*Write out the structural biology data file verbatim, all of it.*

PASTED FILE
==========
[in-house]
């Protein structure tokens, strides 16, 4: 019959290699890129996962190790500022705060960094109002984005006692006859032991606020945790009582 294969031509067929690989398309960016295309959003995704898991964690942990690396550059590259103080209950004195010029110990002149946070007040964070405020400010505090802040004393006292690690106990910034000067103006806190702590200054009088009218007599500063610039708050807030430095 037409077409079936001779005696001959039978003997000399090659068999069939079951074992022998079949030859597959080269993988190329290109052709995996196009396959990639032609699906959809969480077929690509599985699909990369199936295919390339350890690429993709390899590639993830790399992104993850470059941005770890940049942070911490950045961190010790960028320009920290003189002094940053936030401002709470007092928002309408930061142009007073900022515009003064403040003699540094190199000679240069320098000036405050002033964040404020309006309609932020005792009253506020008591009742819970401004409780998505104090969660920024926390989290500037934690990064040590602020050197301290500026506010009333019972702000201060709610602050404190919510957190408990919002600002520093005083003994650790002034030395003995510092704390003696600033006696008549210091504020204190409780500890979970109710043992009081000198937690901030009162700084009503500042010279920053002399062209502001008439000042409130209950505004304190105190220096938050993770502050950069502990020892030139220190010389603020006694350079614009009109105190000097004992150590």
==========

[in-house]
């Protein structure tokens, strides 16, 4: 019959290699890129996962190790500022705060960094109002984005006692006859032991606020945790009582 294969031509067929690989398309960016295309959003995704898991964690942990690396550059590259103080209950004195010029110990002149946070007040964070405020400010505090802040004393006292690690106990910034000067103006806190702590200054009088009218007599500063610039708050807030430095 037409077409079936001779005696001959039978003997000399090659068999069939079951074992022998079949030859597959080269993988190329290109052709995996196009396959990639032609699906959809969480077929690509599985699909990369199936295919390339350890690429993709390899590639993830790399992104993850470059941005770890940049942070911490950045961190010790960028320009920290003189002094940053936030401002709470007092928002309408930061142009007073900022515009003064403040003699540094190199000679240069320098000036405050002033964040404020309006309609932020005792009253506020008591009742819970401004409780998505104090969660920024926390989290500037934690990064040590602020050197301290500026506010009333019972702000201060709610602050404190919510957190408990919002600002520093005083003994650790002034030395003995510092704390003696600033006696008549210091504020204190409780500890979970109710043992009081000198937690901030009162700084009503500042010279920053002399062209502001008439000042409130209950505004304190105190220096938050993770502050950069502990020892030139220190010389603020006694350079614009009109105190000097004992150590």